• Triple Antiplatelets for Reducing Dependency after Ischaemic Stroke (TARDIS)
  • A randomised controlled trial of Tranexamic acid in Intracerebral Haemorrhage 2 (TICH-2)
  • Rapid Intervention with Glyceryl trinitrate in Hypertensive stroke Trial (RIGHT-2)
  • UK Co-ordinators EuroHYP-1 - A European, multicentre, randomised, phase III, clinical trial of hypothermia plus medical treatment versus best medical treatment alone for acute ischaemic stroke
 

2. Systematic reviews

Cochrane Collaboration

  • Acute interventions
  • Secondary prevention
  • Recovery and rehabilitation
 

3. Translational studies

Our translational studies focus on the elucidation of the mechanisms that may account for the breakdown and recovery of the blood-brain barrier (BBB) with an aim to discover novel therapeutic mediators that can effectively prevent or reverse the formation of brain oedema, the main cause of death within the first week after an ischaemic stroke.

Translational stroke studies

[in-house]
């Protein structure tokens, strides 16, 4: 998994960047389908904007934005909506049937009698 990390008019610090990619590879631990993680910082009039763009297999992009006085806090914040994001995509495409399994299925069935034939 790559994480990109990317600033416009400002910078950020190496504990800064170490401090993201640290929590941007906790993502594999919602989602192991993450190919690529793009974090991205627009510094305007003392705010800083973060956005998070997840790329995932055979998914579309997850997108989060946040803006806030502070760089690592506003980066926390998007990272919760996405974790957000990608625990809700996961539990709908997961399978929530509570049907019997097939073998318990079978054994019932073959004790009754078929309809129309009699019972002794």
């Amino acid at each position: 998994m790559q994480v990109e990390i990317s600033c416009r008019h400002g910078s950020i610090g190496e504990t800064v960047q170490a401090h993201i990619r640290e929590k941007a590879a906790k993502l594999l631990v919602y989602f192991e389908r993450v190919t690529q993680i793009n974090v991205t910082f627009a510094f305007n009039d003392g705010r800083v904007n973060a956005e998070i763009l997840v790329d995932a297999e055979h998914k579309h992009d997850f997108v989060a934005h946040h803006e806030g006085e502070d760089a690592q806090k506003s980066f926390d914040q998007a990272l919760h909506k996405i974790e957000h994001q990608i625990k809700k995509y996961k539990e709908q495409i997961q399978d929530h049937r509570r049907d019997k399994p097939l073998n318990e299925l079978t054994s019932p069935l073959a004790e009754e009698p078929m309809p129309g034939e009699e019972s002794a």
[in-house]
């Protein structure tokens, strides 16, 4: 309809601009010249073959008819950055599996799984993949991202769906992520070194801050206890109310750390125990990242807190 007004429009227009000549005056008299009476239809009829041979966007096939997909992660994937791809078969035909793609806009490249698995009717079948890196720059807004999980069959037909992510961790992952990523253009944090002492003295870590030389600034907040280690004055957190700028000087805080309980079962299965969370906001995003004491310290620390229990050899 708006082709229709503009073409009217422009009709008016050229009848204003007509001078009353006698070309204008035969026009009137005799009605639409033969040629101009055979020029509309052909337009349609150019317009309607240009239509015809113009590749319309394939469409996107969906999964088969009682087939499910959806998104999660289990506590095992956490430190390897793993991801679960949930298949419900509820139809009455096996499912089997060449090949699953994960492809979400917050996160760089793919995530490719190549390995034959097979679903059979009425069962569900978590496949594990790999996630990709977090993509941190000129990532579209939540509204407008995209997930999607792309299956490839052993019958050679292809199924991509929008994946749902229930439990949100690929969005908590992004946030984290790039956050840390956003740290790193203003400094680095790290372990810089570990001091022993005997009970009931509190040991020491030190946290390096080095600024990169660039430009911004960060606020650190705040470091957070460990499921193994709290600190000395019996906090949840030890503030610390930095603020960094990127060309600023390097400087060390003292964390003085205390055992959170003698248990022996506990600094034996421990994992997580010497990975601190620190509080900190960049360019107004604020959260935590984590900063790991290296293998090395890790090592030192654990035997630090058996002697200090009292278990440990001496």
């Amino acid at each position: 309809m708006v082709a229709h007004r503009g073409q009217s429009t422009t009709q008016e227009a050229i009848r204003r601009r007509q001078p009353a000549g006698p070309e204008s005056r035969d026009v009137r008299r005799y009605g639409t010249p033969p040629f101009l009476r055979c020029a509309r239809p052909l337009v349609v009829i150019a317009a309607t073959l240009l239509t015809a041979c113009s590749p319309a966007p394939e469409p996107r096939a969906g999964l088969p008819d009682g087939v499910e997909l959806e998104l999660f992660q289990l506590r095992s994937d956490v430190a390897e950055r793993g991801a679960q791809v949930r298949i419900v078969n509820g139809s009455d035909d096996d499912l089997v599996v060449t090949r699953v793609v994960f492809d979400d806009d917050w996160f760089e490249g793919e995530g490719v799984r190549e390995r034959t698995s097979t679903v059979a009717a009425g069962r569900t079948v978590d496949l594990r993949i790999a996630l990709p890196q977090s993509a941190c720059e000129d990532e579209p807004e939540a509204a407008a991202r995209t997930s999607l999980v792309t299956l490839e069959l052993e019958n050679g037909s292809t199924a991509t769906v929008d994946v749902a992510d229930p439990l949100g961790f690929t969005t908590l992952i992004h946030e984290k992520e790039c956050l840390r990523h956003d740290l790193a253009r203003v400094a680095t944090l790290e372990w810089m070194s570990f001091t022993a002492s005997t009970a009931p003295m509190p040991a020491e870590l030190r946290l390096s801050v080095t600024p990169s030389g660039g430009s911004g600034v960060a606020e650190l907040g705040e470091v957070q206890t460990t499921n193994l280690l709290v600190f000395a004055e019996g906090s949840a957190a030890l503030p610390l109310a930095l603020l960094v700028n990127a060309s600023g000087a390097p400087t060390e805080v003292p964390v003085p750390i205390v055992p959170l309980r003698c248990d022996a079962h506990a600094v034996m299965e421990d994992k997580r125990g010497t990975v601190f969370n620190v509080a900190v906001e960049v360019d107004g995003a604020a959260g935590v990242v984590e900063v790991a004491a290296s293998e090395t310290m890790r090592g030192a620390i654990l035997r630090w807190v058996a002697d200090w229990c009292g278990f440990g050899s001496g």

Types of studies

  • Brain oedema: small GTP-binding protein RhoA and its downstream effectors; ROCK, MLC
  • Hyperglycaemia-evoked BBB dysfunction: protein kinase C family and its specific isoforms
  • Ischaemic injury and BBB integrity: matrix metalloproteases (MMP-2, MMP-9)
  • BBB pathophysiology: plasminogen-plasmin system components; uPA, uPAR, tPA and PA-1
  • Neuroinflammation: cytokines and chemokines
  • Therapeutic role of hypothermia: cytokines, cytoskeleton and tight junctional complexes
  • Oxidative stress and BBB breakdown: free radicals, NO, NOSs, SODs, catalase, GPx
  • Clinical biomarkers: for effective diagnosis and differentiation of stroke subtypes
 

 

Outcomes

Our research impact is reflected in the following:

Publications in leading journals e.g. Stroke, Lancet, New Eng Journal

  • Shao B, Srivastava K, Bayraktutan U. PKC-β exacerbates in vitro brain barrier damage in hyperglycemic settings via regulation of RhoA/Rho-kinase/MLC2 pathway. J Cereb Blood Flow Metabol 2013